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Retail and Wholesale Market Power in Organic Foods

  • Richards, Timothy J.
  • Acharya, Ram N.
  • Molina, Ignacio

The demand for organic fresh fruits and vegetable continues to grow at a rate far higher than the rest of the produce industry. The cost of meeting organic certification standards, however, has meant that supply has been slow to adjust. With limited supply, we hypothesize that organic suppliers enjoy more market power in bargaining over their share of the retail-production cost margin for fresh apples. We test this hypothesis using a random parameters, generalized extreme value demand model (mixed logit) combined with a structural model of retail and wholesale pricing that allows conduct to vary by product attributes (organic or non-organic) and time. We find that organic growers do indeed earn a larger share of the total margin than non-organic growers, but this vertical market power is eroding over time as market supply adjusts.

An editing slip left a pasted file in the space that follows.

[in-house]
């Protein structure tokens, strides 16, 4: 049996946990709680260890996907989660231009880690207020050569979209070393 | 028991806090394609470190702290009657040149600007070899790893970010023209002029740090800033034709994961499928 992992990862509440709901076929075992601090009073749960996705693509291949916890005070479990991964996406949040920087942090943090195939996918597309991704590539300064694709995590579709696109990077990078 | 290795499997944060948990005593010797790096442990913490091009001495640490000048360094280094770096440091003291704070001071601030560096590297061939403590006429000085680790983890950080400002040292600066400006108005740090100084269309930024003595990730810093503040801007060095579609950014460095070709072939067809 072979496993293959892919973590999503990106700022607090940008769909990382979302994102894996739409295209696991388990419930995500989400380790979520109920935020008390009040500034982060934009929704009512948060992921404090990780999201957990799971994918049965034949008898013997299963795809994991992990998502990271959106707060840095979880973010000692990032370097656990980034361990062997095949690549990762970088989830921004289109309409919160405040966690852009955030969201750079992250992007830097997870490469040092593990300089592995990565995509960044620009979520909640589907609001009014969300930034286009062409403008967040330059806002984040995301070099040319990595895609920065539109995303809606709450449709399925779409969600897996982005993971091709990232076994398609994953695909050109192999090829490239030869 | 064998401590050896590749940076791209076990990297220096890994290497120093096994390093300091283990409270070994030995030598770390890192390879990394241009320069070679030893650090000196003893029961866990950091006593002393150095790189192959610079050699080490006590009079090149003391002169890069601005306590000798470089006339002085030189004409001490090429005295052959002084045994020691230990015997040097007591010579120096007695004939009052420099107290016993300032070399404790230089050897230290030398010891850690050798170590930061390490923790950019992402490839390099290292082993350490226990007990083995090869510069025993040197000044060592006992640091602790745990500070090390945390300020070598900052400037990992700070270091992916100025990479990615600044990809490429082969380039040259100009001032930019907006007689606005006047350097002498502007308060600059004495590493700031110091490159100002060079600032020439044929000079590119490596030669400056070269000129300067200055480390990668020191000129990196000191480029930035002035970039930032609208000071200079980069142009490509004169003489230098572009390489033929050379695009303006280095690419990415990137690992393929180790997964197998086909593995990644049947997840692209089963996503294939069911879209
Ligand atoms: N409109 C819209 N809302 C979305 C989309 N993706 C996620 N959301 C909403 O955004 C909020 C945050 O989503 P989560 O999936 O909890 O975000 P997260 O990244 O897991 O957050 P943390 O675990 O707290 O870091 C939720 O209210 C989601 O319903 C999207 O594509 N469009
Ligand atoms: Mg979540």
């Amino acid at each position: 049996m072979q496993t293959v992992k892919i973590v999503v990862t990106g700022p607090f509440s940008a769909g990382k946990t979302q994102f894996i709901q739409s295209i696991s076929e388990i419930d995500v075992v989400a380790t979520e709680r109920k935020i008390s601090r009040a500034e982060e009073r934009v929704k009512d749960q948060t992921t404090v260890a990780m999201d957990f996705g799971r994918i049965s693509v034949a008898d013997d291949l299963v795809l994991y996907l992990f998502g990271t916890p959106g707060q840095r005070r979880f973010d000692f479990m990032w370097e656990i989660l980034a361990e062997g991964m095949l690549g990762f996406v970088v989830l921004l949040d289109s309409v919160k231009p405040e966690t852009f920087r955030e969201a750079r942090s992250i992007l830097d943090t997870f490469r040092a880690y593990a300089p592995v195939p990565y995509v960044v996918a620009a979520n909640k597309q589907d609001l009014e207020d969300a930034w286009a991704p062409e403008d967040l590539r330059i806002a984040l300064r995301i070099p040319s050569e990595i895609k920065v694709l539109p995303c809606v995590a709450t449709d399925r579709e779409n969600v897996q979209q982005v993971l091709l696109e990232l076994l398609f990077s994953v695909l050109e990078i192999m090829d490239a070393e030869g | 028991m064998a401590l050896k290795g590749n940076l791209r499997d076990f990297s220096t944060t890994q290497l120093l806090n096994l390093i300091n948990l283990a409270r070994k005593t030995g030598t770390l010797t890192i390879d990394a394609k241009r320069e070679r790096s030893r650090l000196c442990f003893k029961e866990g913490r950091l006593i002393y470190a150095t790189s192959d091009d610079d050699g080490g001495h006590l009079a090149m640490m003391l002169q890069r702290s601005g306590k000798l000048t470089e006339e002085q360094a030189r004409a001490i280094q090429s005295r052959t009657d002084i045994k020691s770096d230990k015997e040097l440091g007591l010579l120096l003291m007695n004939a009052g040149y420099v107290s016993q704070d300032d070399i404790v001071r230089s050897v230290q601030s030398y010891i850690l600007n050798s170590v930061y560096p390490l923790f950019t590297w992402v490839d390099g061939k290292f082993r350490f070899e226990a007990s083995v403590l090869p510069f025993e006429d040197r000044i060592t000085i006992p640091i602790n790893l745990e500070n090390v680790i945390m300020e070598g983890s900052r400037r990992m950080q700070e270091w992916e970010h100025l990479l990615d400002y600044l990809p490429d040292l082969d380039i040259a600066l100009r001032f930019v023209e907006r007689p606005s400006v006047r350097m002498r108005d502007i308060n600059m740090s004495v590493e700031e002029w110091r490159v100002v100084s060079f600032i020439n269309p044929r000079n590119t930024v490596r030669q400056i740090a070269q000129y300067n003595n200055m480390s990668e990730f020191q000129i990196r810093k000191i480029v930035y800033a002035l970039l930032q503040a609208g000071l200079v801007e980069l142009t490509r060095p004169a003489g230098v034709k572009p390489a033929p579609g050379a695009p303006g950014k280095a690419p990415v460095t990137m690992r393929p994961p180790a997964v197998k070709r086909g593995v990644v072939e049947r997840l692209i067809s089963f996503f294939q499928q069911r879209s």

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File URL: http://purl.umn.edu/49329
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Paper provided by Agricultural and Applied Economics Association in its series 2009 Annual Meeting, July 26-28, 2009, Milwaukee, Wisconsin with number 49329.

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Date of creation: 2009
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Handle: RePEc:ags:aaea09:49329
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